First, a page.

Musharraf resigned under deal to give him safe passage: Gilani
Former Pakistan prime minister Yusuf Raza Gilani claimed that the current government was violating a deal under which Pervez Musharraf tendered his resignation from the president`s office in exchange for a safe passage.
Karachi: Former Pakistan prime minister Yusuf Raza Gilani on Friday claimed that the current government was violating a deal under which Pervez Musharraf tendered his resignation from the president`s office in exchange for a safe passage.
Gilani claimed that former military ruler Musharraf was to be given a safe passage under the deal made by different political parties with the then establishment.
Gilani, who is facing corruption cases in courts in Karachi, told a news conference that the current PML-N government was violating the deal under which Musharraf tendered his resignation from the president`s office.
"The truth is this deal was between the Establishment, the Pakistan Peoples Party and the PML-N," he told reporters.
Gilani was the Prime Minister in the PPP government between 2008 to 2013.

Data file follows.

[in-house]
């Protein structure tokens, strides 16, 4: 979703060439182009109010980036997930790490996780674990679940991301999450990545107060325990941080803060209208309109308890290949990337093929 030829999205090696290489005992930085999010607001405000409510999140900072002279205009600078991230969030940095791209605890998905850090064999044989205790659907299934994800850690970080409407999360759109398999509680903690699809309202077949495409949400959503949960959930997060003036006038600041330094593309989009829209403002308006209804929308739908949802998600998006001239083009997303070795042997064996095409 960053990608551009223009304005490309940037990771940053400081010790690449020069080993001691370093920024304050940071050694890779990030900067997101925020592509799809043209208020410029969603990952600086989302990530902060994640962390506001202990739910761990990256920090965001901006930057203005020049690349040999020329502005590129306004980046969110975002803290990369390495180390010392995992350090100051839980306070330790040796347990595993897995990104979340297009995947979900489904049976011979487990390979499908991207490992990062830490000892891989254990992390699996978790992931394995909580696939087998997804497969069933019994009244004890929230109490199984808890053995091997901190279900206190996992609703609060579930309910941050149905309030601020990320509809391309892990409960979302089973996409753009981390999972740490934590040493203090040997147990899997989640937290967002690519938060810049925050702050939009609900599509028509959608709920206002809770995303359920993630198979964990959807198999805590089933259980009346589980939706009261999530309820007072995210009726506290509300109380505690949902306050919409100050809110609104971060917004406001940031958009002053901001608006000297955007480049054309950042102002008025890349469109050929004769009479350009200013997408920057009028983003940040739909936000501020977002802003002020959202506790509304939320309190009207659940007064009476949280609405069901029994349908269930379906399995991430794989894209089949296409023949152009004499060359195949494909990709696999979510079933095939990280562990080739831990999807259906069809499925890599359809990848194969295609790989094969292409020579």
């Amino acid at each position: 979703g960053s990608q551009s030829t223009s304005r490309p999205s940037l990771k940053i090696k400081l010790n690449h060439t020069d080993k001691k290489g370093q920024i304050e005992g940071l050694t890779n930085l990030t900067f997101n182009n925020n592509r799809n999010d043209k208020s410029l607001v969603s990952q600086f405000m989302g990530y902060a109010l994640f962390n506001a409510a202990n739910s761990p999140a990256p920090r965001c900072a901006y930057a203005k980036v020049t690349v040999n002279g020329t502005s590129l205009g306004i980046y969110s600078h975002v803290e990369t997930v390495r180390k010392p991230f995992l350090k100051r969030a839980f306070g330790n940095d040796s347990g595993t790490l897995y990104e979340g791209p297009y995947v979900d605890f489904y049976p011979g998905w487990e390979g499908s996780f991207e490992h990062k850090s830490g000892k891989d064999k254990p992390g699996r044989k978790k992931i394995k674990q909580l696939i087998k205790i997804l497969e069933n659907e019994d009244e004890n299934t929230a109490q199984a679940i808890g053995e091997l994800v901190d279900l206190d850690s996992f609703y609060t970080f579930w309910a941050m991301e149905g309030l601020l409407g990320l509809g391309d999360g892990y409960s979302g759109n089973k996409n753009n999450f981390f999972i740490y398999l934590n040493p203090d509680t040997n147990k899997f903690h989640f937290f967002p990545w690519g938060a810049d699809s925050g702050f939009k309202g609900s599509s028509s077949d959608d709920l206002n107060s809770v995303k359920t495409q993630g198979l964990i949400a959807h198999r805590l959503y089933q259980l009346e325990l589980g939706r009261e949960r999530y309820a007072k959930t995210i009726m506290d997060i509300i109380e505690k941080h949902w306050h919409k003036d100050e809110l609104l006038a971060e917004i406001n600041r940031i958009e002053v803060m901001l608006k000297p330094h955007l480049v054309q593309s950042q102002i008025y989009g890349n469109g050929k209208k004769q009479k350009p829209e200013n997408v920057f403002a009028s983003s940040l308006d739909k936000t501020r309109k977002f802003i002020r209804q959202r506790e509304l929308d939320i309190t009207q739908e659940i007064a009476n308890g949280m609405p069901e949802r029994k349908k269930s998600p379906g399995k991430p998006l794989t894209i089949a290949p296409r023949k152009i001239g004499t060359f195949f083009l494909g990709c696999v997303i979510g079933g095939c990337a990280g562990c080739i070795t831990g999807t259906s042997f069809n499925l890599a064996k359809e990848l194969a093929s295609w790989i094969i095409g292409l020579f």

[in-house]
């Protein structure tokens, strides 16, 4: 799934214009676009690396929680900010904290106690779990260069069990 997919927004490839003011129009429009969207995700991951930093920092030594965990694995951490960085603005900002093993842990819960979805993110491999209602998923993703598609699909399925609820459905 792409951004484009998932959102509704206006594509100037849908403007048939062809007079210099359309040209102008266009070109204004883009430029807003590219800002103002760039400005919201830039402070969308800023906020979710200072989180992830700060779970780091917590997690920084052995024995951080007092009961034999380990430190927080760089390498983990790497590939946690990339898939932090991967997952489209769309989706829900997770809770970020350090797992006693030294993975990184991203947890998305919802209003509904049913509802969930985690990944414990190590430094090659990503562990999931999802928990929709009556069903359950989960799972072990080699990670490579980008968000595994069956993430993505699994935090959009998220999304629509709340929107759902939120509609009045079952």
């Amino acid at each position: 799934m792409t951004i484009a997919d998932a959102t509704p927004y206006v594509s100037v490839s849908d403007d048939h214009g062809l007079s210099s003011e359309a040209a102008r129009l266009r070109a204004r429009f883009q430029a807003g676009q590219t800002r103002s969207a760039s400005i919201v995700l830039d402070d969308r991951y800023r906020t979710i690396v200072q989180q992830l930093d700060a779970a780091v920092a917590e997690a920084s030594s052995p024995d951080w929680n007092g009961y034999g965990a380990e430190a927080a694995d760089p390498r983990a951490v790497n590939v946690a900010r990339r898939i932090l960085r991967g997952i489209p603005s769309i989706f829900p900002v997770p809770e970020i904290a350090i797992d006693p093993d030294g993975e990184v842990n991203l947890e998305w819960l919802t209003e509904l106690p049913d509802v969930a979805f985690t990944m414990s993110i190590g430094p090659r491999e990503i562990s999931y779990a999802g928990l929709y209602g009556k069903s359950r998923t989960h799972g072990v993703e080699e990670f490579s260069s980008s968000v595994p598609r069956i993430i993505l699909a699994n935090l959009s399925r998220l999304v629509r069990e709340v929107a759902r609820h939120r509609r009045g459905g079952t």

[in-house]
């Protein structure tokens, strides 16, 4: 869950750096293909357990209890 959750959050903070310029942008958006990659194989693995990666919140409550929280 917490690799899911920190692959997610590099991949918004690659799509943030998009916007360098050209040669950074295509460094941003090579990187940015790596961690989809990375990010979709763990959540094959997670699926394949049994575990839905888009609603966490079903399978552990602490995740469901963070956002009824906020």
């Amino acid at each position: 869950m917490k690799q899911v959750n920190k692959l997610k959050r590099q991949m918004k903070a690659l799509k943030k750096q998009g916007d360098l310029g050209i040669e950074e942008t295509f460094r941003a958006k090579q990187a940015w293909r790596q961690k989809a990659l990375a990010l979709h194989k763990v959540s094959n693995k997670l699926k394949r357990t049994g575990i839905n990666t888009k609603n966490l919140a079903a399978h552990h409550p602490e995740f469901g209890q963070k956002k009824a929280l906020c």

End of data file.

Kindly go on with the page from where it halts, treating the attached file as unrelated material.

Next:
"The Establishment and some political parties agreed that if Musharraf stepped down he would get a safe passage," Gilani said.
"I don`t know why the PML-N government is violating this deal. It is uncalled for and should have been avoided because a commitment was made and should have been honoured," he said.
Gilani said Musharraf, 70, should have been given a safe passage as the PML-N government had endorsed the deal.
"It was decided to give Musharraf a safe passage without any hurdles. The PML-N leadership had also endorsed this idea. All those who were part of the negotiation with the establishment on Musharraf`s departure should abide by the agreement," he said.
"Now, the PML N government has started opening new cases against Mushrraf, which I think is not good omen," Gilani said.
Federal Information Minister Pervez Rasheed, however, rubbished Gilani`s claims, saying, "If such a deal was made we were not part of it."
"And as far as we are concerned the courts will decide on the cases against Musharraf," Rasheed said.
Musharraf, who returned to Pakistan in March last year ahead of the general elections ending his over four-year self-imposed exile, has faced multiple trials including one under the high-treason act for which he was placed under house arrest and barred from travelling abroad.
He is facing treason trial for abrogating the constitution in 2007 when he declared emergency.
Musharraf is also facing trial in the murder cases of former prime minister Benazir Bhutto; former chief minister of the southwestern Baluchistan region Nawab Akbar Bugti and Red Mosque cleric Abdul Rasheed Ghazi.
The Supreme Court has disallowed Musharraf to travel abroad for treatment for a spinal problem.